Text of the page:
Tuesday's special election in Georgia's 6th Congressional District, the most expensive House race in U.S. history, became a race for the airwaves.
About $42 million has been spent or reserved for TV and radio ads leading up to the showdown between Republican candidate Karen Handel and Democrat Jon Ossoff, according to an election-eve analysis by The Atlanta Journal-Constitution. More than half of that has been committed since the first round of voting in April, when a run-off election narrowed the field to Ossoff and Handel, as they vie to fill the seat vacated by Republican Health and Human Services Secretary Tom Price.
Political ads, many of them attack ads, have inundated voters in the Atlanta suburbs in what is expected to be a tight race. Democrats are looking to make the race a referendum against President Donald Trump, as Republicans try to keep a seat Price had held since 2004.
Ossoff's campaign so far has raised $23 million in 2017, and spent nearly $22 million, while Handel's campaign has raised $4.5 million and spent a little more than $3 million, according to campaign finance data compiled by the Center for Responsive Politics. That doesn't include spending from outside groups.
The politically charged, high-stakes race has fueled negative and controversial TV and radio ads, as well as digital ads.
Both Ossoff and Handel condemned an outside group's attack ad that ran over the weekend, after a shooting at a congressional baseball practice near Washington, D.C., last weekend left House Majority Whip Steve Scalise critically injured. The ad, produced by the obscure Principled Leadership Project PAC, accuses the "unhinged left" of fueling violence against Republicans. The ad opens with the sound of gunshots, picturing Scalise being whisked away on a stretcher.
"Now the unhinged left is endorsing and applauding shooting Republicans," the ad says. "When will it stop? It won't if Jon Ossoff wins on Tuesday. Because the same unhinged leftists cheering last week's shooting are all backing Jon Ossoff. And if he wins, they win."
Even though Ossoff and Handel have denounced the ad, the group behind it has refused to back down.
In another controversial attack ad, the pro-Trump Great America Alliance political action committee ran a radio spot aimed to stifle the African-American vote for Ossoff with President Barack Obama's own words -- except, they weren't really Obama's words. The ad used Obama's voice as he read a passage from his book, Dreams From My Father. The passage Obama is reading, however, is a quote from a barber talking about Chicago's first black mayor.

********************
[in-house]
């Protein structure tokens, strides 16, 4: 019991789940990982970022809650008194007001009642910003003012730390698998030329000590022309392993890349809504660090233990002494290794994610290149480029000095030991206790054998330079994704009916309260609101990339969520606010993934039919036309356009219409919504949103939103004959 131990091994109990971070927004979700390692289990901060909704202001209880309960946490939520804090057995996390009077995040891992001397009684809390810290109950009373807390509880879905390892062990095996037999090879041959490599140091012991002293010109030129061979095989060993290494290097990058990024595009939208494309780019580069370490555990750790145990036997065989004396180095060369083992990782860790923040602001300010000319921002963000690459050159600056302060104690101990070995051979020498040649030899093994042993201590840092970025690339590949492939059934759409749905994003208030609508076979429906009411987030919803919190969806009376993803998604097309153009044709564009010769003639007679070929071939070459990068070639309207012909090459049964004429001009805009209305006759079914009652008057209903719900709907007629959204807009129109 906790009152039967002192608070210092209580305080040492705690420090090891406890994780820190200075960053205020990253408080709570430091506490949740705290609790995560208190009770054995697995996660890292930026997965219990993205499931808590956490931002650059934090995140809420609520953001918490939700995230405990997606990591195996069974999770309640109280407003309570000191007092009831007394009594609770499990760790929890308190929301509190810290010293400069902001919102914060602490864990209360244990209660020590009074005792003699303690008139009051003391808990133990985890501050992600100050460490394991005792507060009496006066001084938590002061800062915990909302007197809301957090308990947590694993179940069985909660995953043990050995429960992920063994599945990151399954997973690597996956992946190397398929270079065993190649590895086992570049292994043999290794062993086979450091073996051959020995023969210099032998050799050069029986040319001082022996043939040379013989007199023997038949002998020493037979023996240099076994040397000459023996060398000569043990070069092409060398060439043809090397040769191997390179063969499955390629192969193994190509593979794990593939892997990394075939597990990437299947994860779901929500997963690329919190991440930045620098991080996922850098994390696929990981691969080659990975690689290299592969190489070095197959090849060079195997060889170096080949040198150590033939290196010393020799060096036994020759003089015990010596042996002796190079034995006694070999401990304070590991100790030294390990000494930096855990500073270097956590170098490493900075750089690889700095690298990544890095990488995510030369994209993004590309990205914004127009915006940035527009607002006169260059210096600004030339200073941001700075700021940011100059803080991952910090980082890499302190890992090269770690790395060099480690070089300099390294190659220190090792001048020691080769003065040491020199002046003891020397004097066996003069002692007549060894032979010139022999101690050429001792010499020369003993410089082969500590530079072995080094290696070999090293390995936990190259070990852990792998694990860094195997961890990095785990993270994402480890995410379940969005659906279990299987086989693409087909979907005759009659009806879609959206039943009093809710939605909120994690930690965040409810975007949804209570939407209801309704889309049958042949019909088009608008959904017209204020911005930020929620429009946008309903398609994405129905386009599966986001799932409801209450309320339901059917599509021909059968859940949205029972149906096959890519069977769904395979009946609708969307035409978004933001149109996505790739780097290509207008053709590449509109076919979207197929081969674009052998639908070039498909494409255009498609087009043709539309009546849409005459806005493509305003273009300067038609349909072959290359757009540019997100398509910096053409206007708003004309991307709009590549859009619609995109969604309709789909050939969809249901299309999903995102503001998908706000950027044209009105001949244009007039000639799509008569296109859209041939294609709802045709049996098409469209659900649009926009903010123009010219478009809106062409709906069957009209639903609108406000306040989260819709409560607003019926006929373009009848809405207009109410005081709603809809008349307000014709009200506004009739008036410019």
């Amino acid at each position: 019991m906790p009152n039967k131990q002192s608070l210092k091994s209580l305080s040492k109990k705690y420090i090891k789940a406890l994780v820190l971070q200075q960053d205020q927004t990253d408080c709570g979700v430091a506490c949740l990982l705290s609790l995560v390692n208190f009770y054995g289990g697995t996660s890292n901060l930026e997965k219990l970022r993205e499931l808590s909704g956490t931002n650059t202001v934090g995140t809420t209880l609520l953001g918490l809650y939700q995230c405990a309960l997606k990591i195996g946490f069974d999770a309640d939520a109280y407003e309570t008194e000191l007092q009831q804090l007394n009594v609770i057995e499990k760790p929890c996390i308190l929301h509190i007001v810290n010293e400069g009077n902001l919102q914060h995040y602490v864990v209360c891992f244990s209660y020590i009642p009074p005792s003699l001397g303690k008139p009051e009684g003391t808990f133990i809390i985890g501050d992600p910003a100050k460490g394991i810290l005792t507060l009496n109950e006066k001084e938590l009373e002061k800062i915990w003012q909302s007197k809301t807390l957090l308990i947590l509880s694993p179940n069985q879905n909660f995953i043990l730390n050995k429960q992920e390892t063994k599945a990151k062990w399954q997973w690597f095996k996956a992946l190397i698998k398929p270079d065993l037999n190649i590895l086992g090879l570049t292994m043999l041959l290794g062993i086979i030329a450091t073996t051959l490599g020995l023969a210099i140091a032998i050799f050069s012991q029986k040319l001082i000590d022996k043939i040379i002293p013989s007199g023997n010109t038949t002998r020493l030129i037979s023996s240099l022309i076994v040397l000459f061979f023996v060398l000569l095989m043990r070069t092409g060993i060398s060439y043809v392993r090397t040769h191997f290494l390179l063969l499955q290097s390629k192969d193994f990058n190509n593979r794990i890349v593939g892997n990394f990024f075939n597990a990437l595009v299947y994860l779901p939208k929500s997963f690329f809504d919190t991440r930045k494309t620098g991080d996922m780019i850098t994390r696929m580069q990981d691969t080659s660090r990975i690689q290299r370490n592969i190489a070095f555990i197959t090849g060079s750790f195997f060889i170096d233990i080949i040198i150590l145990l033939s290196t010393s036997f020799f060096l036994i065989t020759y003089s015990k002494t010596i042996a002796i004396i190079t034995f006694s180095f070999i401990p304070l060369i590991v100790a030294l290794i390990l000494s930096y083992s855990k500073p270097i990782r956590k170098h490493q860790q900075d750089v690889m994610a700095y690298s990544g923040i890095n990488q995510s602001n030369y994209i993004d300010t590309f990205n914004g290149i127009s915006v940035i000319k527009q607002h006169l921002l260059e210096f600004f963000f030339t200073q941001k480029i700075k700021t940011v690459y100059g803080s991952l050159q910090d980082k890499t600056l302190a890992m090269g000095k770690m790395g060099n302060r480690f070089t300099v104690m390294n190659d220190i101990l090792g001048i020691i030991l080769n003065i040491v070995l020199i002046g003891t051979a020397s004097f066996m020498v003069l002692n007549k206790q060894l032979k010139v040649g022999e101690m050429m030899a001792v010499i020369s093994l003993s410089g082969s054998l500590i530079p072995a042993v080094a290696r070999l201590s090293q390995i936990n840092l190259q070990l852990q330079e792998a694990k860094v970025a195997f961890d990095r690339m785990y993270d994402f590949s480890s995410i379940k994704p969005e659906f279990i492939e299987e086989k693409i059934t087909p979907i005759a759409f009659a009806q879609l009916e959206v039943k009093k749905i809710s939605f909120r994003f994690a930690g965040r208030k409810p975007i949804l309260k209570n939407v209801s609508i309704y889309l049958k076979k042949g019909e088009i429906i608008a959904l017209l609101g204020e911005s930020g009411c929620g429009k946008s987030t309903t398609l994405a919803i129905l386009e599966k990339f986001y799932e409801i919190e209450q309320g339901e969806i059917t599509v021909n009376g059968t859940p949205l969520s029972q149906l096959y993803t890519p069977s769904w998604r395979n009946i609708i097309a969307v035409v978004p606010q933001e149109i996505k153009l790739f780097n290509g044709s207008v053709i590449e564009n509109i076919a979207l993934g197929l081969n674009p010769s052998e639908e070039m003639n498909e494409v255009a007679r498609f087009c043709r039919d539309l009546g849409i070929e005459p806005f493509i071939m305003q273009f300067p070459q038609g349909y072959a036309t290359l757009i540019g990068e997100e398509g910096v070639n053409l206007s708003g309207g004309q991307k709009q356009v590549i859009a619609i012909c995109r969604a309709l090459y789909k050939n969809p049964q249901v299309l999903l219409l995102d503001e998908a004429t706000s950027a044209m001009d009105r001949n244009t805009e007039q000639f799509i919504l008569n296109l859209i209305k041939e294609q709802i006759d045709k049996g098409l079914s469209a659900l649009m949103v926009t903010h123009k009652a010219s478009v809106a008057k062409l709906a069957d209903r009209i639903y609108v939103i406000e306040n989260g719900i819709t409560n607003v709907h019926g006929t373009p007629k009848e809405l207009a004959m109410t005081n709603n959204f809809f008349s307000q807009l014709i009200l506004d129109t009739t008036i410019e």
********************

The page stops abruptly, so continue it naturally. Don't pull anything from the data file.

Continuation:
"Plantation politics," the ad says, in Obama's voice. "Black people in the worst jobs. The worst housing. Police brutality rampant. But when the so-called black committeemen came around election time, we'd all line up and vote the straight Democratic ticket. Sell our souls for a Christmas turkey."
Then, the narrator, a black conservative named Autry Pruitt tells voters, "Let's not sell out for another Christmas turkey. The more things change, the more they stay the same. The Democrats keep taking our votes for granted."
But the ad left off the context before those words, which reveals the barber is expressing how the black vote was taken for granted before the election of the first black mayor. The full context shows that the passage is about how positive things come from voting, PolitiFact pointed out, rating the ad "pants on fire" - in other words, a lie.
Another attack ad against Ossoff airing in May thanked him for his policies, featuring hipsters and hippies in San Francisco lauding the Democrat as, "one of us."
"We already have Nancy Pelosi as our congresswoman, now you're going to give us Jon Ossoff as our congressman," one person in the ad says, attempting to tie him to the liberal Democratic House leader. In another shot, the ad shows a cable car with Ossoff's picture, dubbing him, "San Francisco's congressman."
That ad was a part of a $6.5 million investment in the campaign from the Congressional Leadership Fund political action committee. But San Francisco's Municipal Transportation Agency threatened the Congressional Leadership Fund with a cease-and-desist letter, saying the group never received permission to use the cable car in its ad and forcing the Super PAC to remove the cable car from the ad.
Ossoff has also put up its own negative ads, although not quite as controversial as the ones targeting him. His campaign, for instance, released an ad slamming Handel over her time as an executive at the Susan G. Komen Foundation, featuring an OBGYN from Georgia who says Handel "cut off" funding for Planned Parenthood cancer screenings.
"I don't usually get involved in politics, but as a doctor and a breast cancer survivor myself, what Karen Handel did is unforgivable," the OBGYN says in the ad.